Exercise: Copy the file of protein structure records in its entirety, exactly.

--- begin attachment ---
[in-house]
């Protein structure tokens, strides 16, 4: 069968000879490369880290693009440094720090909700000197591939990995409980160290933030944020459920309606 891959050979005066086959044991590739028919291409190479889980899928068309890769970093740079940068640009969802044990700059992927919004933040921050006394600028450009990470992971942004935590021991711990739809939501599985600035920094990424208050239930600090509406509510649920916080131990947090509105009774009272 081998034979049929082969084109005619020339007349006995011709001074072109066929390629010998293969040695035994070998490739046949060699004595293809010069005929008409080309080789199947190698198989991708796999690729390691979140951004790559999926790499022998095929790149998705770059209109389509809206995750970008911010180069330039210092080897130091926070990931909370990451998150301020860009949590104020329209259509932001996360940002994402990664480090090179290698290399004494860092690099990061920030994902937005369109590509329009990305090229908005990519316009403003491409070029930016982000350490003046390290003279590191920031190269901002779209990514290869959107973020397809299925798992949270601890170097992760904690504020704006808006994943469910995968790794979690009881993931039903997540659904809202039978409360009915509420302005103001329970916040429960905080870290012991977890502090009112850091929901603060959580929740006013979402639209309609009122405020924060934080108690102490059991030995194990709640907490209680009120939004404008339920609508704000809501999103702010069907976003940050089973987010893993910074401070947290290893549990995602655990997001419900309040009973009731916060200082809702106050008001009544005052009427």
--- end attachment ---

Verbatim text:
[in-house]
């Protein structure tokens, strides 16, 4: 069968000879490369880290693009440094720090909700000197591939990995409980160290933030944020459920309606 891959050979005066086959044991590739028919291409190479889980899928068309890769970093740079940068640009969802044990700059992927919004933040921050006394600028450009990470992971942004935590021991711990739809939501599985600035920094990424208050239930600090509406509510649920916080131990947090509105009774009272 081998034979049929082969084109005619020339007349006995011709001074072109066929390629010998293969040695035994070998490739046949060699004595293809010069005929008409080309080789199947190698198989991708796999690729390691979140951004790559999926790499022998095929790149998705770059209109389509809206995750970008911010180069330039210092080897130091926070990931909370990451998150301020860009949590104020329209259509932001996360940002994402990664480090090179290698290399004494860092690099990061920030994902937005369109590509329009990305090229908005990519316009403003491409070029930016982000350490003046390290003279590191920031190269901002779209990514290869959107973020397809299925798992949270601890170097992760904690504020704006808006994943469910995968790794979690009881993931039903997540659904809202039978409360009915509420302005103001329970916040429960905080870290012991977890502090009112850091929901603060959580929740006013979402639209309609009122405020924060934080108690102490059991030995194990709640907490209680009120939004404008339920609508704000809501999103702010069907976003940050089973987010893993910074401070947290290893549990995602655990997001419900309040009973009731916060200082809702106050008001009544005052009427």